| More

Comments

Patty Michaud    |    Commented January 28, 2010

Thanks for your article- and I'd like to highlight a bright spot: Washington State is a national leader in using technology to operate roadways more efficiently. Starting this summer, innovative traffic technology, called smarter highways, will be activated on three of Seattle's busiest corridors. Smarter highways feature a network of sensors, traffic cameras and overhead electronic signs that will automatically alert drivers when a lane is closed ahead and adjust the speed limit to slow traffic before it reaches backed up or blocked traffic. visit: www.smarterhighways.com

Patty Michaud    |    Commented January 28, 2010

Thanks for your article- and I'd like to highlight a bright spot: Washington State is a national leader in using technology to operate roadways more efficiently. Starting this summer, innovative traffic technology, called smarter highways, will be activated on three of Seattle's busiest corridors. Smarter highways feature a network of sensors, traffic cameras and overhead electronic signs that will automatically alert drivers when a lane is closed ahead and adjust the speed limit to slow traffic before it reaches backed up or blocked traffic. visit: www.smarterhighways.com

Patty Michaud    |    Commented January 28, 2010

Thanks for your article- and I'd like to highlight a bright spot: Washington State is a national leader in using technology to operate roadways more efficiently. Starting this summer, innovative traffic technology, called smarter highways, will be activated on three of Seattle's busiest corridors. Smarter highways feature a network of sensors, traffic cameras and overhead electronic signs that will automatically alert drivers when a lane is closed ahead and adjust the speed limit to slow traffic before it reaches backed up or blocked traffic. visit: www.smarterhighways.com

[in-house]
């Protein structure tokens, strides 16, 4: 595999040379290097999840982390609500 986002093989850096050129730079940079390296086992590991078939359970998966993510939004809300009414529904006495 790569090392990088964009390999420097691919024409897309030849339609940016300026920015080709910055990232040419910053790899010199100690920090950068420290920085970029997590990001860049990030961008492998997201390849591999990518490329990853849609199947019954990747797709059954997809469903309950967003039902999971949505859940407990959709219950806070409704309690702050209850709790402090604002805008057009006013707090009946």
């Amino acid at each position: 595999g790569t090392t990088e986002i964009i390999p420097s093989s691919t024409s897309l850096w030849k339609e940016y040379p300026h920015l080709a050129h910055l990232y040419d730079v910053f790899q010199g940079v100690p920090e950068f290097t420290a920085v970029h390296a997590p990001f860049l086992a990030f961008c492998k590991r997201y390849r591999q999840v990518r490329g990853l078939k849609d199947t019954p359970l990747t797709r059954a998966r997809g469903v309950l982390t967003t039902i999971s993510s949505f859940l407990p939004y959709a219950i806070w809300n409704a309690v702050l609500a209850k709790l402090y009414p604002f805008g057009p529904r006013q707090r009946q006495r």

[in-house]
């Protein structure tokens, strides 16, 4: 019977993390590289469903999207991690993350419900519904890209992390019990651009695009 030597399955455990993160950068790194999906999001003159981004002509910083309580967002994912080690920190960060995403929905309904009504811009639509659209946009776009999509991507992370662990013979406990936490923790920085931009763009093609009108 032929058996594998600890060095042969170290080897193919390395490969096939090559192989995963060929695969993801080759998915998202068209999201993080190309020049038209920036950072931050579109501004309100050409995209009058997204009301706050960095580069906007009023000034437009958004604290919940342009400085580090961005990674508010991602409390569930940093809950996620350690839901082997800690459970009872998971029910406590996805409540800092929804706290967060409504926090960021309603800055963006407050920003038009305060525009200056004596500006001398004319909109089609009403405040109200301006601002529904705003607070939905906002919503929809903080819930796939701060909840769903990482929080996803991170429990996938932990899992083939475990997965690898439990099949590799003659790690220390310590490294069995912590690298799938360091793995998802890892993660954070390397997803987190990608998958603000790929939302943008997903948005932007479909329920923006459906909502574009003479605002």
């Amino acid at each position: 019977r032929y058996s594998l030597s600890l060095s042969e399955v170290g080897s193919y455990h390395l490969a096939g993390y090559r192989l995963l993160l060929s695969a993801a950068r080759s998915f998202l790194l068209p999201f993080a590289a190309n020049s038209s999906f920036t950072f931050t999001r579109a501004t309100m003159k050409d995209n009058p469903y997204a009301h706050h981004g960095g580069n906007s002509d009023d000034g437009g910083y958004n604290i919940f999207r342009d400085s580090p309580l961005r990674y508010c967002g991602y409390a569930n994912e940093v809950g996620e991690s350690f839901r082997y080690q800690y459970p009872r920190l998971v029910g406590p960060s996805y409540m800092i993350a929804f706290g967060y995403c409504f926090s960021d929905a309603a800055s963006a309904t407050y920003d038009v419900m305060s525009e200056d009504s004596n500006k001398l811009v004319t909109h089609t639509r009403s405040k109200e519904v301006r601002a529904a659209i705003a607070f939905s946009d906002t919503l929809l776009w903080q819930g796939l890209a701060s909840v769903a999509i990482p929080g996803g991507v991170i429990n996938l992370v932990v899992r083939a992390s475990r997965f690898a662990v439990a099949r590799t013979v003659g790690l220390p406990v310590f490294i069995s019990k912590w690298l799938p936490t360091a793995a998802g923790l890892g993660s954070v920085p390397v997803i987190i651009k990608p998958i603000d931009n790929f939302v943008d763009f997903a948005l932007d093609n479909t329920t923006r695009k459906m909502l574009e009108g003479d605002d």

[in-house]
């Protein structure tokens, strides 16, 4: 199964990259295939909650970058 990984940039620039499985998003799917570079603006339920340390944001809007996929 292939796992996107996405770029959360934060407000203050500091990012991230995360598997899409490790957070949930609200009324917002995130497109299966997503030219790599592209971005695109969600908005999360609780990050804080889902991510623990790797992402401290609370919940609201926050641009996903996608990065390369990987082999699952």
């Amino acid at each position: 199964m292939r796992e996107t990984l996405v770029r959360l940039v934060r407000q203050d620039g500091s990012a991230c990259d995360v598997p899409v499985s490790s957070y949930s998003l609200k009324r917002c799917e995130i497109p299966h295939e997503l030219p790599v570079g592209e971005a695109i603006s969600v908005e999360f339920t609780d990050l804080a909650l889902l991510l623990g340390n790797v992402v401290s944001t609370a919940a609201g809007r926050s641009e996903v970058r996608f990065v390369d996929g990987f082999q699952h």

Jocelyn Mamchur    |    Commented January 29, 2010

One important consideration when evaluating ITS technologies is to recognize that their implementation is highly dependent on the nature of the region (ie; density, land mass, decision makers, funding). It would seem that for the most part, comparing North American ITS applications to those seen in Europe or Asia, is essentially comparing apples to oranges.

National interest in ITS applications appears to be growing. I believe that as America's infrastructure reaches capacity, transportation leaders and policy makers will become more receptive to ITS as a means to "expand" on existing infrastructure. I think it is also worth noting that the US has been recognized as a leader in specific ITS applications related to emergency operations management and transit applications.

That being said, your article provides a good summary of ITS applications abroad, and highlights the need for a push to decision makers in the US to recognize the importance of funding ITS technologies as a means of growth and sustainability.

Jocelyn Mamchur    |    Commented January 29, 2010

One important consideration when evaluating ITS technologies is to recognize that their implementation is highly dependent on the nature of the region (ie; density, land mass, decision makers, funding). It would seem that for the most part, comparing North American ITS applications to those seen in Europe or Asia, is essentially comparing apples to oranges.